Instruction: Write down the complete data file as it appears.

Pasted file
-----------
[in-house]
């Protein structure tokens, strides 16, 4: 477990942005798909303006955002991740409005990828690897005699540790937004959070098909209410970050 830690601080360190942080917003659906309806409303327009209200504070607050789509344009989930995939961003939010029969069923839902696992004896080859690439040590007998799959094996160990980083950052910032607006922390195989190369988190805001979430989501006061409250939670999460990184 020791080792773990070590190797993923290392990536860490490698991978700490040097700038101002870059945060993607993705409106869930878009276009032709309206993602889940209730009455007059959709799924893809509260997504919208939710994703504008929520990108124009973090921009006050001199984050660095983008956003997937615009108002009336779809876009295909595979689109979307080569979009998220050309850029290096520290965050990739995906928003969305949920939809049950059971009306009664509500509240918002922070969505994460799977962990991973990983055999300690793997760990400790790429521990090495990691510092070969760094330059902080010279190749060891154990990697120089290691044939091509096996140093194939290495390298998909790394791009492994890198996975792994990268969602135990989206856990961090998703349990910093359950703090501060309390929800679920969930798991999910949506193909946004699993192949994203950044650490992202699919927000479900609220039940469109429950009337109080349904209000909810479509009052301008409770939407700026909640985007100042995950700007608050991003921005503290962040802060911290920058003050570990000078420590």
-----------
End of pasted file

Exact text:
[in-house]
């Protein structure tokens, strides 16, 4: 477990942005798909303006955002991740409005990828690897005699540790937004959070098909209410970050 830690601080360190942080917003659906309806409303327009209200504070607050789509344009989930995939961003939010029969069923839902696992004896080859690439040590007998799959094996160990980083950052910032607006922390195989190369988190805001979430989501006061409250939670999460990184 020791080792773990070590190797993923290392990536860490490698991978700490040097700038101002870059945060993607993705409106869930878009276009032709309206993602889940209730009455007059959709799924893809509260997504919208939710994703504008929520990108124009973090921009006050001199984050660095983008956003997937615009108002009336779809876009295909595979689109979307080569979009998220050309850029290096520290965050990739995906928003969305949920939809049950059971009306009664509500509240918002922070969505994460799977962990991973990983055999300690793997760990400790790429521990090495990691510092070969760094330059902080010279190749060891154990990697120089290691044939091509096996140093194939290495390298998909790394791009492994890198996975792994990268969602135990989206856990961090998703349990910093359950703090501060309390929800679920969930798991999910949506193909946004699993192949994203950044650490992202699919927000479900609220039940469109429950009337109080349904209000909810479509009052301008409770939407700026909640985007100042995950700007608050991003921005503290962040802060911290920058003050570990000078420590």